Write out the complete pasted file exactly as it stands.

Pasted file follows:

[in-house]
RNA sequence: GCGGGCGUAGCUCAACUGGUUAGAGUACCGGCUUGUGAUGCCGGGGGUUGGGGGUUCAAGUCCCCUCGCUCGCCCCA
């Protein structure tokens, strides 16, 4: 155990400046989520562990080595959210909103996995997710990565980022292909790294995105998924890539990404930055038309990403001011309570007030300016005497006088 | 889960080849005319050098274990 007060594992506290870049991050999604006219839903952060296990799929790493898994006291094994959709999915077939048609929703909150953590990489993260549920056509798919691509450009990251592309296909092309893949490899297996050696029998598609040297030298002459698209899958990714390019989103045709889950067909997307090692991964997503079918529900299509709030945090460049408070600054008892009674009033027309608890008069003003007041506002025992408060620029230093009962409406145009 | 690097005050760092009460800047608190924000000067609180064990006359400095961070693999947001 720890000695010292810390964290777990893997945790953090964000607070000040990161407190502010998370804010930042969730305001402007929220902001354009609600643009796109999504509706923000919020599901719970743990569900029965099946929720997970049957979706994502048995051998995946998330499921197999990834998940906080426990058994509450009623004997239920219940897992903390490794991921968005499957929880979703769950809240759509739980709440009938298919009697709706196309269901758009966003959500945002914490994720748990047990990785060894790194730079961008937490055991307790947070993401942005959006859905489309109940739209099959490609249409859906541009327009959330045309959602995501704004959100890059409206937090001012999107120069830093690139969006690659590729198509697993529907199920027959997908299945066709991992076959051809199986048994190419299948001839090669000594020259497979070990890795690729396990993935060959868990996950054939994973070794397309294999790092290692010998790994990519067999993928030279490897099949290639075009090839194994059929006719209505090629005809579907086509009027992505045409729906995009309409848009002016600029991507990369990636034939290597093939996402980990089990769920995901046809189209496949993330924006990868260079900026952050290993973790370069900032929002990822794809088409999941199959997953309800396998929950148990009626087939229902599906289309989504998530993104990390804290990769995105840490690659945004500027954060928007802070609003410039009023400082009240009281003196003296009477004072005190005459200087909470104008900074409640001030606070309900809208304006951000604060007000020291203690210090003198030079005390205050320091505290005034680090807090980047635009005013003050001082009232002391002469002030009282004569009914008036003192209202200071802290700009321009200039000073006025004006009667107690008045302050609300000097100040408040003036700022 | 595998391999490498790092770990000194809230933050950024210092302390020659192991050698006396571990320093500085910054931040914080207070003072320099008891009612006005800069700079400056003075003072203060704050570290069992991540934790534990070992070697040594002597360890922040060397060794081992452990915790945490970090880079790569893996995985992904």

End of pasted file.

[in-house]
RNA sequence: GCGGGCGUAGCUCAACUGGUUAGAGUACCGGCUUGUGAUGCCGGGGGUUGGGGGUUCAAGUCCCCUCGCUCGCCCCA
């Protein structure tokens, strides 16, 4: 155990400046989520562990080595959210909103996995997710990565980022292909790294995105998924890539990404930055038309990403001011309570007030300016005497006088 | 889960080849005319050098274990 007060594992506290870049991050999604006219839903952060296990799929790493898994006291094994959709999915077939048609929703909150953590990489993260549920056509798919691509450009990251592309296909092309893949490899297996050696029998598609040297030298002459698209899958990714390019989103045709889950067909997307090692991964997503079918529900299509709030945090460049408070600054008892009674009033027309608890008069003003007041506002025992408060620029230093009962409406145009 | 690097005050760092009460800047608190924000000067609180064990006359400095961070693999947001 720890000695010292810390964290777990893997945790953090964000607070000040990161407190502010998370804010930042969730305001402007929220902001354009609600643009796109999504509706923000919020599901719970743990569900029965099946929720997970049957979706994502048995051998995946998330499921197999990834998940906080426990058994509450009623004997239920219940897992903390490794991921968005499957929880979703769950809240759509739980709440009938298919009697709706196309269901758009966003959500945002914490994720748990047990990785060894790194730079961008937490055991307790947070993401942005959006859905489309109940739209099959490609249409859906541009327009959330045309959602995501704004959100890059409206937090001012999107120069830093690139969006690659590729198509697993529907199920027959997908299945066709991992076959051809199986048994190419299948001839090669000594020259497979070990890795690729396990993935060959868990996950054939994973070794397309294999790092290692010998790994990519067999993928030279490897099949290639075009090839194994059929006719209505090629005809579907086509009027992505045409729906995009309409848009002016600029991507990369990636034939290597093939996402980990089990769920995901046809189209496949993330924006990868260079900026952050290993973790370069900032929002990822794809088409999941199959997953309800396998929950148990009626087939229902599906289309989504998530993104990390804290990769995105840490690659945004500027954060928007802070609003410039009023400082009240009281003196003296009477004072005190005459200087909470104008900074409640001030606070309900809208304006951000604060007000020291203690210090003198030079005390205050320091505290005034680090807090980047635009005013003050001082009232002391002469002030009282004569009914008036003192209202200071802290700009321009200039000073006025004006009667107690008045302050609300000097100040408040003036700022 | 595998391999490498790092770990000194809230933050950024210092302390020659192991050698006396571990320093500085910054931040914080207070003072320099008891009612006005800069700079400056003075003072203060704050570290069992991540934790534990070992070697040594002597360890922040060397060794081992452990915790945490970090880079790569893996995985992904």